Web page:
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Find of the week – Byzantine cross

How do personal things help us build a picture of Roman life?
HOLLY WALKER: There’s not much personal adornment stuff, apart from, is this? Is that because there weren’t many people living here? Or is that normal?
SIMON KEAY: That’s a very good question. I think that, so far, we’ve been digging, at least until you guys arrived and started finding all the personal things, we have been concentrating on buildings where you wouldn’t really expect to find lots of personal possessions. That doesn’t mean to say we haven’t found them because we’ve found a few things, like rings and that sort of thing. But we don’t have a lot of what we would call occupational deposits or the kinds of rooms where you would expect to find personal objects. However, as you know, this year, excavating in the Imperial Palace, we are coming into some really– they are luxurious rooms. But they are rooms that people lived in. They ate in.
They relaxed in. We’ve even found the toilets, as you know– quite a few of those. And we’re starting to find items of personal adornment. And one of the things that’s really lovely is this, which kind of speaks to you across the centuries. There’s this little crucifix, this little cross, which, again, is Byzantine in date. And you can see this is something that someone would have worn around their neck and, undoubtedly, would have been precious to them. But then they would have lost, and clearly, would have been upset at having lost it. So it’s kind of– just gives you a little human touch to all that trading and commercial life that one tends to see so much of at Portus.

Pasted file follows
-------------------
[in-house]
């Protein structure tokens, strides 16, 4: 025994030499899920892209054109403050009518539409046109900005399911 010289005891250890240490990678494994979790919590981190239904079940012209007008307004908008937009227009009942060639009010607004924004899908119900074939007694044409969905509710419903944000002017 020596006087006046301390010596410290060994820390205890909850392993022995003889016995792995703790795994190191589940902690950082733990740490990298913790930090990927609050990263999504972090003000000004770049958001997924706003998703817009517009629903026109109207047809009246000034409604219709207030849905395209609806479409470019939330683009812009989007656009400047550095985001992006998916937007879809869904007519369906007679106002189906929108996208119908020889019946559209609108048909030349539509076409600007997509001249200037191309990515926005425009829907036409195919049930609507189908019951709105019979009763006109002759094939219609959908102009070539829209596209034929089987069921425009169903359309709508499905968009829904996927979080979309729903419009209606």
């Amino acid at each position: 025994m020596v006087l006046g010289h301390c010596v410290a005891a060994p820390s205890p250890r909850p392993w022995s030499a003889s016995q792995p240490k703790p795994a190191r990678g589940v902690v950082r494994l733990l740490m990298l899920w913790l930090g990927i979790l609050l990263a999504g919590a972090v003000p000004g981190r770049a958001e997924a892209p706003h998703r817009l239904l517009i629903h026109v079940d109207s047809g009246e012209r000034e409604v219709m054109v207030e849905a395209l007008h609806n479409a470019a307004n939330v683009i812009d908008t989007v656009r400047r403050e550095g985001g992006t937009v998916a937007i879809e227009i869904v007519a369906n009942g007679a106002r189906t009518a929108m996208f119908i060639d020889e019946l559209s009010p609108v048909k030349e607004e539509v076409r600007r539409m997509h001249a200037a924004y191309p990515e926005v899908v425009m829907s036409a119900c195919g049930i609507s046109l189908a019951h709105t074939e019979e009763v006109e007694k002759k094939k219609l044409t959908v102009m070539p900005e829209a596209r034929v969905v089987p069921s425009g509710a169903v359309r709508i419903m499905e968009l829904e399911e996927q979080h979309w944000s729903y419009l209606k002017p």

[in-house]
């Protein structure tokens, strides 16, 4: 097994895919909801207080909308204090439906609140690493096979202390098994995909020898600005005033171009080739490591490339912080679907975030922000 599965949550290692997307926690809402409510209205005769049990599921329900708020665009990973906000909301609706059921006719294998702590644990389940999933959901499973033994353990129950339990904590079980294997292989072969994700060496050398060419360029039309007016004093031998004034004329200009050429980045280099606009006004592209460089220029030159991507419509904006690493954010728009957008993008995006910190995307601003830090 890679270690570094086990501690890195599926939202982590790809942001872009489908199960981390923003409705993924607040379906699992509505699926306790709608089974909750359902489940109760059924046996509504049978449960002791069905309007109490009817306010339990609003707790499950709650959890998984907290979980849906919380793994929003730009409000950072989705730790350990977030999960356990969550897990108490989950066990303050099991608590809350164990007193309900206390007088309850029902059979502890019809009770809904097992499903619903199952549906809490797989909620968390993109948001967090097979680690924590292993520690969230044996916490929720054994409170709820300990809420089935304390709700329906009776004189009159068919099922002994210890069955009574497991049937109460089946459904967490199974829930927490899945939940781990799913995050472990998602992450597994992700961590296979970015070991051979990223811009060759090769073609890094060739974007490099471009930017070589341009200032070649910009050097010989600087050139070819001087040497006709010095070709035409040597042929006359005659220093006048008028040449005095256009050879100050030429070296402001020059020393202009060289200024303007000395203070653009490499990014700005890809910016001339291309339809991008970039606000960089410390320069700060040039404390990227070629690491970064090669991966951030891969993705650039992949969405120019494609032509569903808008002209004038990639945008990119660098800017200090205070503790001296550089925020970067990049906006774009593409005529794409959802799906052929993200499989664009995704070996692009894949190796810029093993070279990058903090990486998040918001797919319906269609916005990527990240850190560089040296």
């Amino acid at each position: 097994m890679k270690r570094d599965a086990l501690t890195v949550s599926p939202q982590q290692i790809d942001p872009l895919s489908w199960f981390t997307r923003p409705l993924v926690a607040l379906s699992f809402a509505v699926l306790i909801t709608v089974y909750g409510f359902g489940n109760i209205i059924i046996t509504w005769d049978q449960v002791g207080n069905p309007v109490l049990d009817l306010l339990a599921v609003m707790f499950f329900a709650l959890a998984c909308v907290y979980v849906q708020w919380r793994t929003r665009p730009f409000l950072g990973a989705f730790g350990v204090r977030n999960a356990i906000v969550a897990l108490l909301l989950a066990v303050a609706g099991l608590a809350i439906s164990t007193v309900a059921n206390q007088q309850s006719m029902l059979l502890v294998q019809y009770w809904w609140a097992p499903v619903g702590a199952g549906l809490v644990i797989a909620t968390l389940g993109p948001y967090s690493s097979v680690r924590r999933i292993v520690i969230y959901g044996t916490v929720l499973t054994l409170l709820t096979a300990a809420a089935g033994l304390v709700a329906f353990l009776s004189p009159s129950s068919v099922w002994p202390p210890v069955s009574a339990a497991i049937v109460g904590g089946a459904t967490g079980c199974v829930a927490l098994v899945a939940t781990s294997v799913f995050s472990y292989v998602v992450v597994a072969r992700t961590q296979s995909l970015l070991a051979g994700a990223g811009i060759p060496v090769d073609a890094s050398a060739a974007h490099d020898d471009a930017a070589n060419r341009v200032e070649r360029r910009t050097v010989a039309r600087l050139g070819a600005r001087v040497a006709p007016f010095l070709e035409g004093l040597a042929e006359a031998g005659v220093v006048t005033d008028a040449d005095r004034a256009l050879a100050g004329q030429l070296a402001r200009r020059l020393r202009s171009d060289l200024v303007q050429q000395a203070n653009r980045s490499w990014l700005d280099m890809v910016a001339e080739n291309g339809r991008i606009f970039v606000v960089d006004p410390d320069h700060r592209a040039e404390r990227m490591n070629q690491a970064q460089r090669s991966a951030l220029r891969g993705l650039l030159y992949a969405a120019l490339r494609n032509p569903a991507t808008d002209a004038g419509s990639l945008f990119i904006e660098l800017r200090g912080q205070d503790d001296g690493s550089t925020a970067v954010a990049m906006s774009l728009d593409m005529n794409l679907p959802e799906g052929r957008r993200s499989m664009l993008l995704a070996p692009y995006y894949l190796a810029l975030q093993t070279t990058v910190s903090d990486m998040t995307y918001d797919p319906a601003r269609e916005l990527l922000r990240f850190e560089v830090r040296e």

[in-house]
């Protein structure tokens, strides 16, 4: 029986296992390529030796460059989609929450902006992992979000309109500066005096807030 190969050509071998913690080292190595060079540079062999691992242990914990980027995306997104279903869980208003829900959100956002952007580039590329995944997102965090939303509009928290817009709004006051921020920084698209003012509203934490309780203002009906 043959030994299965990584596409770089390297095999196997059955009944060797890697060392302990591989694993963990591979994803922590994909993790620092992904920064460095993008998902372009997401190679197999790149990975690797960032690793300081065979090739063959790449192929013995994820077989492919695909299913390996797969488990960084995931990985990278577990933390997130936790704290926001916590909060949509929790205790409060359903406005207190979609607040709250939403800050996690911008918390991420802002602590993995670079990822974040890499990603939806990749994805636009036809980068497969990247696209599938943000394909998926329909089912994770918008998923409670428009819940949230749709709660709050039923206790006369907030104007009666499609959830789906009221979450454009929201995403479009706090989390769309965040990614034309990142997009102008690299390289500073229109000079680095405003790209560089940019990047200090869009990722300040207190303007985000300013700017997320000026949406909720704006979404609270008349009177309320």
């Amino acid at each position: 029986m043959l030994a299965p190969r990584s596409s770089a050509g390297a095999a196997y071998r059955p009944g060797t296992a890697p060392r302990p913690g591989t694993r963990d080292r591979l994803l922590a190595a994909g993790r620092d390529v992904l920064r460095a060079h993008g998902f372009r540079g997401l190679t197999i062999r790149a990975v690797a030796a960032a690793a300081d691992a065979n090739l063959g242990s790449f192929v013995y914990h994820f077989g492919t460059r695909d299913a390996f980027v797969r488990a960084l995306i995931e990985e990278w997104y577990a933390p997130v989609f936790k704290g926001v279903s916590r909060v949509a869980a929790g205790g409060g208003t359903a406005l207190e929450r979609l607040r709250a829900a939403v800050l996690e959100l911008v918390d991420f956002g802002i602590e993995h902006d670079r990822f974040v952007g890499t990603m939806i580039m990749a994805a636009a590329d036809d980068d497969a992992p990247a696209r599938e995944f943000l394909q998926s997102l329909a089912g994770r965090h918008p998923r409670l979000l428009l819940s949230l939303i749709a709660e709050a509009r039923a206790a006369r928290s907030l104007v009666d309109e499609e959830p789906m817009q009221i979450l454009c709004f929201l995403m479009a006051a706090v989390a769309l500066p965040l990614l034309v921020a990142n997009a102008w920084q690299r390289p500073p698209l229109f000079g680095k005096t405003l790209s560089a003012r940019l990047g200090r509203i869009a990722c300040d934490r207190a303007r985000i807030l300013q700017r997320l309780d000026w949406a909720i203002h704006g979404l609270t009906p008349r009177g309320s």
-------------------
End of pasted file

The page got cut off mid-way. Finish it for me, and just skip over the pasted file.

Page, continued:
The burials and the cross, and other objects likes rings together give much more of a sense of the people at the port. As Simon said, since we’ve been working in a more residential part of the site this year not only have we found these personal items but we also have a picture in our heads of what the places they lived in were like, with their richly decorated floors and walls, as well as their toilets!
We have very little information from Portus about the clothing and other aspects of dress of the people who lived, worked and died at the site. However, in the video below from the 2014 Portus Field School Diana Blumberg shows a small number of personal adornments: a bone hair pin and a glass melon bead from a necklace, and a carved intaglio chalcedony gemstone. Other pins, rings and metal adornments have been found at Portus. The RTI work described in the video shows the quality of the carving.
In the final week you will be able to bring this information together to help us to imagine the place where this beautiful object was lost.
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Archaeology of Portus: Exploring the Lost Harbour of Ancient Rome

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